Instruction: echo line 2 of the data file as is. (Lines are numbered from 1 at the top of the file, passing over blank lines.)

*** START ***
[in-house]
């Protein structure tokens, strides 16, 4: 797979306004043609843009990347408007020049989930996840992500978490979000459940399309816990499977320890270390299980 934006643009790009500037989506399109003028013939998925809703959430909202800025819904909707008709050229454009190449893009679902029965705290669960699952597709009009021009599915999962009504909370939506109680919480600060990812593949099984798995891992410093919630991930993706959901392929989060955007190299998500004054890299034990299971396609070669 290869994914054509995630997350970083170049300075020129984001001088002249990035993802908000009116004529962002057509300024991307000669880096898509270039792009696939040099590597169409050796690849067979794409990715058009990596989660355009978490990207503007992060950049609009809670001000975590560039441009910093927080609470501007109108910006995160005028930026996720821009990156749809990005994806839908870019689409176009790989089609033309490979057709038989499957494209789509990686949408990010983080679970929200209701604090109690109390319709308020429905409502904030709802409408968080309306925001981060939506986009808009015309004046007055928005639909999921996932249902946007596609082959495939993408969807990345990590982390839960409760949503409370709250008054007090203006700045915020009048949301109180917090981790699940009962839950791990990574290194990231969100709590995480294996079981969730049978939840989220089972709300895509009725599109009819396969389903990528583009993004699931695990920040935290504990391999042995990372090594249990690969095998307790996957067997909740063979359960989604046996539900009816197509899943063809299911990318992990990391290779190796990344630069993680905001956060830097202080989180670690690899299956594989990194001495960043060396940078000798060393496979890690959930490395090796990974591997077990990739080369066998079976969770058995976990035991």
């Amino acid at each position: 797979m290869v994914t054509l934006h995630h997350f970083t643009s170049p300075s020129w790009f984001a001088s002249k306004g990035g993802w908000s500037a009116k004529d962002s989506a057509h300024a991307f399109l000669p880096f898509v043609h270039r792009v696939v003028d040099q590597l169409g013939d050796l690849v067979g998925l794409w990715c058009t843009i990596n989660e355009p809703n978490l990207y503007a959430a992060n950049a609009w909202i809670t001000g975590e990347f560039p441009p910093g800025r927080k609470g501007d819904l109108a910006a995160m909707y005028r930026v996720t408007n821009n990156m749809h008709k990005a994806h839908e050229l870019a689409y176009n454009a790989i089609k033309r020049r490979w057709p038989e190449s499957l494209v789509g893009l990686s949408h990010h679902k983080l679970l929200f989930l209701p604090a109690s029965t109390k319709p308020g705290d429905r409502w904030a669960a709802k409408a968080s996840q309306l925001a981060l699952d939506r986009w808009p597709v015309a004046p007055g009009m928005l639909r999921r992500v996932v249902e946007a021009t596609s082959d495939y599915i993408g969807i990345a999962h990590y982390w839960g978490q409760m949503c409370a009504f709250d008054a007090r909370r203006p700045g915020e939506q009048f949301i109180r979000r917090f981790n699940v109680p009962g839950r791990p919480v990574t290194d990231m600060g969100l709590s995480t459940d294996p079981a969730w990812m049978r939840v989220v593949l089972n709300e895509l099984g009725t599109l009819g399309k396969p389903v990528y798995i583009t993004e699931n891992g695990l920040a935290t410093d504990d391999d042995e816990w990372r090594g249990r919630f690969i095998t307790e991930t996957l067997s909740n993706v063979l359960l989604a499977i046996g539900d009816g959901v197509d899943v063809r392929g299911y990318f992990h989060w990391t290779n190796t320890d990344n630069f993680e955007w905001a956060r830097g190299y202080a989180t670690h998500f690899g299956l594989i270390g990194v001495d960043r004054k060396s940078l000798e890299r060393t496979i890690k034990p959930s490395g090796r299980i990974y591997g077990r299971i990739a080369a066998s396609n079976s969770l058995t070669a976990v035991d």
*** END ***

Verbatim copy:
């Protein structure tokens, strides 16, 4: 797979306004043609843009990347408007020049989930996840992500978490979000459940399309816990499977320890270390299980 934006643009790009500037989506399109003028013939998925809703959430909202800025819904909707008709050229454009190449893009679902029965705290669960699952597709009009021009599915999962009504909370939506109680919480600060990812593949099984798995891992410093919630991930993706959901392929989060955007190299998500004054890299034990299971396609070669 290869994914054509995630997350970083170049300075020129984001001088002249990035993802908000009116004529962002057509300024991307000669880096898509270039792009696939040099590597169409050796690849067979794409990715058009990596989660355009978490990207503007992060950049609009809670001000975590560039441009910093927080609470501007109108910006995160005028930026996720821009990156749809990005994806839908870019689409176009790989089609033309490979057709038989499957494209789509990686949408990010983080679970929200209701604090109690109390319709308020429905409502904030709802409408968080309306925001981060939506986009808009015309004046007055928005639909999921996932249902946007596609082959495939993408969807990345990590982390839960409760949503409370709250008054007090203006700045915020009048949301109180917090981790699940009962839950791990990574290194990231969100709590995480294996079981969730049978939840989220089972709300895509009725599109009819396969389903990528583009993004699931695990920040935290504990391999042995990372090594249990690969095998307790996957067997909740063979359960989604046996539900009816197509899943063809299911990318992990990391290779190796990344630069993680905001956060830097202080989180670690690899299956594989990194001495960043060396940078000798060393496979890690959930490395090796990974591997077990990739080369066998079976969770058995976990035991």